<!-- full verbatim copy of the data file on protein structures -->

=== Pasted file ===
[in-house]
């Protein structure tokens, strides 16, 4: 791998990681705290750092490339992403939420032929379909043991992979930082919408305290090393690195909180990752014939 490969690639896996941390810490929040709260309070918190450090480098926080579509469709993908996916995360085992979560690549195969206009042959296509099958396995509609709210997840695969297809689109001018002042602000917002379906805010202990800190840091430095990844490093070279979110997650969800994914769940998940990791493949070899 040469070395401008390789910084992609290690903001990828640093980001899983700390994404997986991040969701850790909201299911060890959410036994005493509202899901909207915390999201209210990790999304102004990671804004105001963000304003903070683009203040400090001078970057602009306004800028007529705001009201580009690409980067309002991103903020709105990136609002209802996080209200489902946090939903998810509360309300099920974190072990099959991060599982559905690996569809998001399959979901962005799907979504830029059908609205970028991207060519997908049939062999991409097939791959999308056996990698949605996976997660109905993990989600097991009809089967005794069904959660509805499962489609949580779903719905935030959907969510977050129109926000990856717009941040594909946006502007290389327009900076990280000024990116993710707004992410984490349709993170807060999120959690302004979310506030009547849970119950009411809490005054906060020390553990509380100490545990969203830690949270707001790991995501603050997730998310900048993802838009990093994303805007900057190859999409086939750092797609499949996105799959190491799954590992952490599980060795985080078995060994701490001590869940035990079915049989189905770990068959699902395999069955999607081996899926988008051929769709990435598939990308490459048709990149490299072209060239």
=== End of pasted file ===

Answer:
[in-house]
């Protein structure tokens, strides 16, 4: 791998990681705290750092490339992403939420032929379909043991992979930082919408305290090393690195909180990752014939 490969690639896996941390810490929040709260309070918190450090480098926080579509469709993908996916995360085992979560690549195969206009042959296509099958396995509609709210997840695969297809689109001018002042602000917002379906805010202990800190840091430095990844490093070279979110997650969800994914769940998940990791493949070899 040469070395401008390789910084992609290690903001990828640093980001899983700390994404997986991040969701850790909201299911060890959410036994005493509202899901909207915390999201209210990790999304102004990671804004105001963000304003903070683009203040400090001078970057602009306004800028007529705001009201580009690409980067309002991103903020709105990136609002209802996080209200489902946090939903998810509360309300099920974190072990099959991060599982559905690996569809998001399959979901962005799907979504830029059908609205970028991207060519997908049939062999991409097939791959999308056996990698949605996976997660109905993990989600097991009809089967005794069904959660509805499962489609949580779903719905935030959907969510977050129109926000990856717009941040594909946006502007290389327009900076990280000024990116993710707004992410984490349709993170807060999120959690302004979310506030009547849970119950009411809490005054906060020390553990509380100490545990969203830690949270707001790991995501603050997730998310900048993802838009990093994303805007900057190859999409086939750092797609499949996105799959190491799954590992952490599980060795985080078995060994701490001590869940035990079915049989189905770990068959699902395999069955999607081996899926988008051929769709990435598939990308490459048709990149490299072209060239």